- What we do
- Theory of Change
Hammersmith United Charities
Hammersmith United Charities traces its origins to a bequest in 1618 of £100 (now worth about £10,000) by Dr Thomas Edwards to buy lands for the poor in Fulham. Two years later Bishop King added a further £20 and the Dr Edwards and Bishop King’s Fulham Charity was established. In 1863, in recognition of the fact the Hammersmith had become a separate parish, the charity’s assets were divided between a Fulham and a Hammersmith branch. In 1923, the Hammersmith branch was brought together with a number of other bequests to form Hammersmith United Charities.
Until 2008, the main focus of the charity was the care and well-being of older people within the Area of Benefit (the former metropolitan borough of Hammersmith). This continues in the provision of almshouse accommodation. The charity owns and runs two almshouses providing a total of 94 flats.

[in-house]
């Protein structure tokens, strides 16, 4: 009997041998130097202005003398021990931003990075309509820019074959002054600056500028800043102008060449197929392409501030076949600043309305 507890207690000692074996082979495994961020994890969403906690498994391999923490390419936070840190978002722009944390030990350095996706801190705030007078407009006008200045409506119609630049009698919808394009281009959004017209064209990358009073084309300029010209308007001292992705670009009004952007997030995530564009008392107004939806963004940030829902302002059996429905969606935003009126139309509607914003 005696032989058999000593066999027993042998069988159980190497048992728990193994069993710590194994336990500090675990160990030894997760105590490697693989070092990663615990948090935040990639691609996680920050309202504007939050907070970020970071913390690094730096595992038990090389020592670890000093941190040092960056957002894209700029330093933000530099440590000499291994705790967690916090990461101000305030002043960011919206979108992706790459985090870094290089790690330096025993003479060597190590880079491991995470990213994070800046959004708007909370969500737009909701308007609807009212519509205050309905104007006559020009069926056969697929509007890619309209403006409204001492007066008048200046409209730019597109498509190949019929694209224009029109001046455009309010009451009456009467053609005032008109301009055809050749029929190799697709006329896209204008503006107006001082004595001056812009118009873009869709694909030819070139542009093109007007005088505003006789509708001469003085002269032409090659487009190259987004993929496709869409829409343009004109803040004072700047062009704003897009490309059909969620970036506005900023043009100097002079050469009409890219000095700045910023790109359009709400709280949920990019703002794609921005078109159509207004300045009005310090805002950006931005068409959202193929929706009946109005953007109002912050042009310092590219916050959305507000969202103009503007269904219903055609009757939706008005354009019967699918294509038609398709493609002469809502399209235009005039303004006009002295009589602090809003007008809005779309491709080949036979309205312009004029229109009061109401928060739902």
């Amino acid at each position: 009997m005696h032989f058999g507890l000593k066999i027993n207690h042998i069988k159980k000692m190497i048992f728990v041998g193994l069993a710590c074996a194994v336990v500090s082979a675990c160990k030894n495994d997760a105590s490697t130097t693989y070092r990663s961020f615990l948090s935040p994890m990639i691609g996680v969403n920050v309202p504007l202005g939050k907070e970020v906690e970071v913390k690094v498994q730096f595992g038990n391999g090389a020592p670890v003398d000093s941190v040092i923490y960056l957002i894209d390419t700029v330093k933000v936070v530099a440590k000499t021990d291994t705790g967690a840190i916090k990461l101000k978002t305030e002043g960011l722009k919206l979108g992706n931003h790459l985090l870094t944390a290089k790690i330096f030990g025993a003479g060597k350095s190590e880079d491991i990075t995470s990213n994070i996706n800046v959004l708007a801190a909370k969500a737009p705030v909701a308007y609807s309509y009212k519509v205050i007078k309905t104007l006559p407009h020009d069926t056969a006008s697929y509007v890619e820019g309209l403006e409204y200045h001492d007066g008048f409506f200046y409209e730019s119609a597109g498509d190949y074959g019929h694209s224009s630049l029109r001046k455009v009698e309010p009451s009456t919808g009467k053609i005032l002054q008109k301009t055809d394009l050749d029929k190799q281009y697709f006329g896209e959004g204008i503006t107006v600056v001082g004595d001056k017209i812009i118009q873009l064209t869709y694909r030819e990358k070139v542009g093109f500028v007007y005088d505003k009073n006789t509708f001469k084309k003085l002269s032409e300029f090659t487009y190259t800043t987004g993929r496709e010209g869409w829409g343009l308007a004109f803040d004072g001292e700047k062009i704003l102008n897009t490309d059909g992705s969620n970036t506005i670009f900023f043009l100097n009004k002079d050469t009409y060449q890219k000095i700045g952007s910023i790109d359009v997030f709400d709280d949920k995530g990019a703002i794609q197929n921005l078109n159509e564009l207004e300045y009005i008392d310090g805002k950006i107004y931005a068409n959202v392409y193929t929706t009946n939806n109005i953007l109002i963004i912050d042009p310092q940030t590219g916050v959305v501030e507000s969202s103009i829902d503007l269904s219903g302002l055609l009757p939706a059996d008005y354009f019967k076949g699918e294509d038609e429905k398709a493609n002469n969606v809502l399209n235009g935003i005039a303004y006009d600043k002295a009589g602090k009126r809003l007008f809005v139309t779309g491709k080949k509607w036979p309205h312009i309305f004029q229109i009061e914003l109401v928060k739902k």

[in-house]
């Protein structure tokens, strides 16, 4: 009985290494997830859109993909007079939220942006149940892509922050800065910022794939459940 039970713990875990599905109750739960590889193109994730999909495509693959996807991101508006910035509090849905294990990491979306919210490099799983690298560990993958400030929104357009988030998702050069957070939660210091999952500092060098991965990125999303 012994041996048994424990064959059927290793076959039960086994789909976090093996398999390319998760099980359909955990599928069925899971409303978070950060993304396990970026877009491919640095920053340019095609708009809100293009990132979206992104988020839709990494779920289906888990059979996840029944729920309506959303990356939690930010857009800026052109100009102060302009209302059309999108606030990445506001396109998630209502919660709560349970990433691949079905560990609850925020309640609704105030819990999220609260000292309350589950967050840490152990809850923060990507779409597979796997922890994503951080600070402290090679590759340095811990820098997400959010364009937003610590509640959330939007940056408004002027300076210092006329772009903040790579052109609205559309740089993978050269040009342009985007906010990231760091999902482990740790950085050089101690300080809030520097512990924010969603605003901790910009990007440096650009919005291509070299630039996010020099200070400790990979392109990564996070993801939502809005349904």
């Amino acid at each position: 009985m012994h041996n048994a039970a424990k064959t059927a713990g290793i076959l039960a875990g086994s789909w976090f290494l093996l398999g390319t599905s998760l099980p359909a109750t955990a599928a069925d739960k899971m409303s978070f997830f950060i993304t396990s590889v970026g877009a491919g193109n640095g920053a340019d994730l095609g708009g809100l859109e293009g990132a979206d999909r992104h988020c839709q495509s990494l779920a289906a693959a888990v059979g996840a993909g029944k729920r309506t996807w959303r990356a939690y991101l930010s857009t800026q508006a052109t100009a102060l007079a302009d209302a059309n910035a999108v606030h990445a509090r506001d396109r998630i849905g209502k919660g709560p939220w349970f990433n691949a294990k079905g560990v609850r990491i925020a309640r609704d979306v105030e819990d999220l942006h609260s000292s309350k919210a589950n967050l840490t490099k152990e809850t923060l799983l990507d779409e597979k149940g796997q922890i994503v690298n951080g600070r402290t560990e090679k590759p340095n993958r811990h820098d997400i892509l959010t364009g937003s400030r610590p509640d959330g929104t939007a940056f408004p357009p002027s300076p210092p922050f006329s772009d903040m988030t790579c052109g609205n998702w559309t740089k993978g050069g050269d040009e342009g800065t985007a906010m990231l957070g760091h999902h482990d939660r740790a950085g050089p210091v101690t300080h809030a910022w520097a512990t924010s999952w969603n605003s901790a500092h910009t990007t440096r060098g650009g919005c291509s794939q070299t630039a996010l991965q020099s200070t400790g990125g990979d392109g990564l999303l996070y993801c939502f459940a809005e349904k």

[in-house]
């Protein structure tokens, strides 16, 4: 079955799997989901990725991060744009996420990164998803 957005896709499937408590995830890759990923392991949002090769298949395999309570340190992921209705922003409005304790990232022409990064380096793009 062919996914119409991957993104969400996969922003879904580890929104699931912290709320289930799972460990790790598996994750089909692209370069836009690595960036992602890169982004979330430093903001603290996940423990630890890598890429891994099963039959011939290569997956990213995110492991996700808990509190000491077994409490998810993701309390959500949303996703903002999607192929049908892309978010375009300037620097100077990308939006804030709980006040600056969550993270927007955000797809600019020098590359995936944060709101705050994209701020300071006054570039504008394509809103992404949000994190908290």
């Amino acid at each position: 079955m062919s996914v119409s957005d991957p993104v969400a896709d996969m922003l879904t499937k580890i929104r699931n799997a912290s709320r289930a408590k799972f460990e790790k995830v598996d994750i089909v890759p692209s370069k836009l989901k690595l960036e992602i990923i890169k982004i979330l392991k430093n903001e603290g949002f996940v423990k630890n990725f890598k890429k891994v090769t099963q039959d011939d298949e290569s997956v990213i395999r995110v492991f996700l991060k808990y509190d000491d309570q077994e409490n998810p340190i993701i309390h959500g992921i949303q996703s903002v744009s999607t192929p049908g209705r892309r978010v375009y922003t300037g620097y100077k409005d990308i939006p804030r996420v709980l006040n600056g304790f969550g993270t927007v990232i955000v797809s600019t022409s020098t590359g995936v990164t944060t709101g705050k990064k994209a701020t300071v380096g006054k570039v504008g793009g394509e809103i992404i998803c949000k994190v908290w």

In 2008, following a restructuring of the almshouse accommodation, trustees were in a position to introduce a grants programme. Research into the needs of the area was commissioned from the LSE and the Centre for Analysis of Social Exclusion. The resulting report has shaped the grants programme, leading to an emphasis on supporting work with vulnerable young people or children including work to tackle issues around unemployment and worklessness.
The grants programme made its first grants in March 2012. In a full year, the programme will be worth £300,000. Trustees are keen to work in partnership within their Area of Benefit and to add value to other programmes by offering match funding in appropriate circumstances. They have, for example, indicated their intention to match fund the Big Lottery “Big Local” programme in Wormholt and White City. Given our very specific Area of Benefit, we are keen to develop collaborative approaches to grantmaking, working with potential grantees to identify key issues locally and to build the capacity of local organisations to meet those needs effectively.
We have joined London Funders because it seems to offer an important opportunity to have a part in shaping the strategic environment around funding; we recognise that the London funding context is very specific and we see networking with others working here as vital; and as a new face on the funding scene, we are hungry to share knowledge and ideas.